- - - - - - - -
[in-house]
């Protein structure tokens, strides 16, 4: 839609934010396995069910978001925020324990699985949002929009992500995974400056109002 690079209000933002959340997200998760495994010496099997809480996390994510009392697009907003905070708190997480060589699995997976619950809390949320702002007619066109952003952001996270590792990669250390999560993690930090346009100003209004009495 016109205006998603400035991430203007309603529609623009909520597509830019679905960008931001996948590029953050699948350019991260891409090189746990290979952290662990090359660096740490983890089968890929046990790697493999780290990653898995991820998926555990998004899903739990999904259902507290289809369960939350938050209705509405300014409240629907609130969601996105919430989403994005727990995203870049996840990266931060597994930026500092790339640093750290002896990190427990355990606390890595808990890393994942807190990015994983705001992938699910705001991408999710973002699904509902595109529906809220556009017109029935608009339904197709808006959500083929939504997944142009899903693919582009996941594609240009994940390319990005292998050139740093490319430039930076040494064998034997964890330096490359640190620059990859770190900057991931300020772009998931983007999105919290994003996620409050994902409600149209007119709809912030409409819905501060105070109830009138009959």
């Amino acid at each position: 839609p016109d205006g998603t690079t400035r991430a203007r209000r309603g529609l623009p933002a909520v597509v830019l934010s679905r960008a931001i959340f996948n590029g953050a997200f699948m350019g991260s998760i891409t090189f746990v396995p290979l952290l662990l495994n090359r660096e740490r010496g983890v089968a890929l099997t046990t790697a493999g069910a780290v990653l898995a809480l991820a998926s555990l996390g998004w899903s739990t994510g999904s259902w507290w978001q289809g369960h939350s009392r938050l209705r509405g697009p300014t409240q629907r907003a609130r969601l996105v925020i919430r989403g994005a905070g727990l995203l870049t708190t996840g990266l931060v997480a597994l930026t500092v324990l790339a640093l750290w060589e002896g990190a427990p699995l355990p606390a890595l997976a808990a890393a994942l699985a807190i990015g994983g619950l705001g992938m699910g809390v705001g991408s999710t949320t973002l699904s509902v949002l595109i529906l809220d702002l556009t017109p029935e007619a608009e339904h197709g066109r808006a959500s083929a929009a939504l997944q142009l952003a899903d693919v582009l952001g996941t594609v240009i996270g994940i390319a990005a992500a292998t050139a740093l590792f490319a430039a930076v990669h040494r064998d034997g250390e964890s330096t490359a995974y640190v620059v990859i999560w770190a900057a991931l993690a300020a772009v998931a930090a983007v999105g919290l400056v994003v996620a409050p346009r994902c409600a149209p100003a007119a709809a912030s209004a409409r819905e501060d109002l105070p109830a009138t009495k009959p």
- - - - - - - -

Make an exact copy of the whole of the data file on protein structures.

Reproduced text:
[in-house]
């Protein structure tokens, strides 16, 4: 839609934010396995069910978001925020324990699985949002929009992500995974400056109002 690079209000933002959340997200998760495994010496099997809480996390994510009392697009907003905070708190997480060589699995997976619950809390949320702002007619066109952003952001996270590792990669250390999560993690930090346009100003209004009495 016109205006998603400035991430203007309603529609623009909520597509830019679905960008931001996948590029953050699948350019991260891409090189746990290979952290662990090359660096740490983890089968890929046990790697493999780290990653898995991820998926555990998004899903739990999904259902507290289809369960939350938050209705509405300014409240629907609130969601996105919430989403994005727990995203870049996840990266931060597994930026500092790339640093750290002896990190427990355990606390890595808990890393994942807190990015994983705001992938699910705001991408999710973002699904509902595109529906809220556009017109029935608009339904197709808006959500083929939504997944142009899903693919582009996941594609240009994940390319990005292998050139740093490319430039930076040494064998034997964890330096490359640190620059990859770190900057991931300020772009998931983007999105919290994003996620409050994902409600149209007119709809912030409409819905501060105070109830009138009959």
């Amino acid at each position: 839609p016109d205006g998603t690079t400035r991430a203007r209000r309603g529609l623009p933002a909520v597509v830019l934010s679905r960008a931001i959340f996948n590029g953050a997200f699948m350019g991260s998760i891409t090189f746990v396995p290979l952290l662990l495994n090359r660096e740490r010496g983890v089968a890929l099997t046990t790697a493999g069910a780290v990653l898995a809480l991820a998926s555990l996390g998004w899903s739990t994510g999904s259902w507290w978001q289809g369960h939350s009392r938050l209705r509405g697009p300014t409240q629907r907003a609130r969601l996105v925020i919430r989403g994005a905070g727990l995203l870049t708190t996840g990266l931060v997480a597994l930026t500092v324990l790339a640093l750290w060589e002896g990190a427990p699995l355990p606390a890595l997976a808990a890393a994942l699985a807190i990015g994983g619950l705001g992938m699910g809390v705001g991408s999710t949320t973002l699904s509902v949002l595109i529906l809220d702002l556009t017109p029935e007619a608009e339904h197709g066109r808006a959500s083929a929009a939504l997944q142009l952003a899903d693919v582009l952001g996941t594609v240009i996270g994940i390319a990005a992500a292998t050139a740093l590792f490319a430039a930076v990669h040494r064998d034997g250390e964890s330096t490359a995974y640190v620059v990859i999560w770190a900057a991931l993690a300020a772009v998931a930090a983007v999105g919290l400056v994003v996620a409050p346009r994902c409600a149209p100003a007119a709809a912030s209004a409409r819905e501060d109002l105070p109830a009138t009495k009959p």